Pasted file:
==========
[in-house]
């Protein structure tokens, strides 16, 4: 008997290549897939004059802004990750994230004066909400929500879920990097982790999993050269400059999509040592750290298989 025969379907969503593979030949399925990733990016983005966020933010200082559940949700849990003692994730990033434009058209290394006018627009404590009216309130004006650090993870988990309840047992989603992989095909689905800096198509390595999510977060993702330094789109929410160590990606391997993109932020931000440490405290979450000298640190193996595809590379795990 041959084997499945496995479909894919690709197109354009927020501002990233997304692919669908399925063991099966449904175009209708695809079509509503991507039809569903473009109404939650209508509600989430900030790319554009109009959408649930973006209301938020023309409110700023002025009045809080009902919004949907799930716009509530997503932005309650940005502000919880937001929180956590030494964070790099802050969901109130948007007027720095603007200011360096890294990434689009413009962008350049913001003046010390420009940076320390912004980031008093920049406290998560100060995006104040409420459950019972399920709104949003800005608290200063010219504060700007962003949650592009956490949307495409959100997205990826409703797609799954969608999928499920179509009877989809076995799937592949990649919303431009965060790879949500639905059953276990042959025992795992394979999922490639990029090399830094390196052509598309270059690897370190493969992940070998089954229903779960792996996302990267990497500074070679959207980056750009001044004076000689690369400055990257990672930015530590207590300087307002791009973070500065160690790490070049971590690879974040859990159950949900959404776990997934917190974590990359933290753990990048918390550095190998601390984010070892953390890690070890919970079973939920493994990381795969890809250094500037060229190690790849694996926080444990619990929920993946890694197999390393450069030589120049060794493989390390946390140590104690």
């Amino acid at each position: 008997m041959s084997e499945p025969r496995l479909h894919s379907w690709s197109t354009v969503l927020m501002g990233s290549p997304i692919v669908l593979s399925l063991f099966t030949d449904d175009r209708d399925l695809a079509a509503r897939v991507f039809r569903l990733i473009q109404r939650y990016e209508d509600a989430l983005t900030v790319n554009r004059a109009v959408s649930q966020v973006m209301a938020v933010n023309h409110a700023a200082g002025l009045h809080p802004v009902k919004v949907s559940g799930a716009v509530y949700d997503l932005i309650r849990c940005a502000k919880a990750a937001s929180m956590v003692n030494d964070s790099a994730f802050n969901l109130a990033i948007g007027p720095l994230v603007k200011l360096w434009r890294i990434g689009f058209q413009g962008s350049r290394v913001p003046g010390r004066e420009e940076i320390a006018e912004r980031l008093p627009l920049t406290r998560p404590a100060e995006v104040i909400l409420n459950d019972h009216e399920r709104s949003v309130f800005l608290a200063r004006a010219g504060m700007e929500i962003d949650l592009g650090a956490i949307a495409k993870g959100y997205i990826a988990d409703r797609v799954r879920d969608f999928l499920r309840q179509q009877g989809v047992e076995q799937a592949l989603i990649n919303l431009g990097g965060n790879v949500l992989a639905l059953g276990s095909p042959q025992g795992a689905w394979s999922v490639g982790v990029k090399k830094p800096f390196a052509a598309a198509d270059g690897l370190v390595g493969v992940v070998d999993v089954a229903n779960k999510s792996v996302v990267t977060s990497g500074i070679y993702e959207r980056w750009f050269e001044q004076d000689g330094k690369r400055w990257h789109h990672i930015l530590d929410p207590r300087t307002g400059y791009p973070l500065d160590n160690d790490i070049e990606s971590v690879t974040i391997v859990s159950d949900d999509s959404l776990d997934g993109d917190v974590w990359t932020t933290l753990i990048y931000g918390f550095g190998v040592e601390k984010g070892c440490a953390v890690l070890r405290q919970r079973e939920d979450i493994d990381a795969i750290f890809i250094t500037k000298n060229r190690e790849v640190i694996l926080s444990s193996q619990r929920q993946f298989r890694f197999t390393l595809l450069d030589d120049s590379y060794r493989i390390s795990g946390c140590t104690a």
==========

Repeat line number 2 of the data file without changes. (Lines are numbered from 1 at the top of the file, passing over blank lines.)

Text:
């Protein structure tokens, strides 16, 4: 008997290549897939004059802004990750994230004066909400929500879920990097982790999993050269400059999509040592750290298989 025969379907969503593979030949399925990733990016983005966020933010200082559940949700849990003692994730990033434009058209290394006018627009404590009216309130004006650090993870988990309840047992989603992989095909689905800096198509390595999510977060993702330094789109929410160590990606391997993109932020931000440490405290979450000298640190193996595809590379795990 041959084997499945496995479909894919690709197109354009927020501002990233997304692919669908399925063991099966449904175009209708695809079509509503991507039809569903473009109404939650209508509600989430900030790319554009109009959408649930973006209301938020023309409110700023002025009045809080009902919004949907799930716009509530997503932005309650940005502000919880937001929180956590030494964070790099802050969901109130948007007027720095603007200011360096890294990434689009413009962008350049913001003046010390420009940076320390912004980031008093920049406290998560100060995006104040409420459950019972399920709104949003800005608290200063010219504060700007962003949650592009956490949307495409959100997205990826409703797609799954969608999928499920179509009877989809076995799937592949990649919303431009965060790879949500639905059953276990042959025992795992394979999922490639990029090399830094390196052509598309270059690897370190493969992940070998089954229903779960792996996302990267990497500074070679959207980056750009001044004076000689690369400055990257990672930015530590207590300087307002791009973070500065160690790490070049971590690879974040859990159950949900959404776990997934917190974590990359933290753990990048918390550095190998601390984010070892953390890690070890919970079973939920493994990381795969890809250094500037060229190690790849694996926080444990619990929920993946890694197999390393450069030589120049060794493989390390946390140590104690």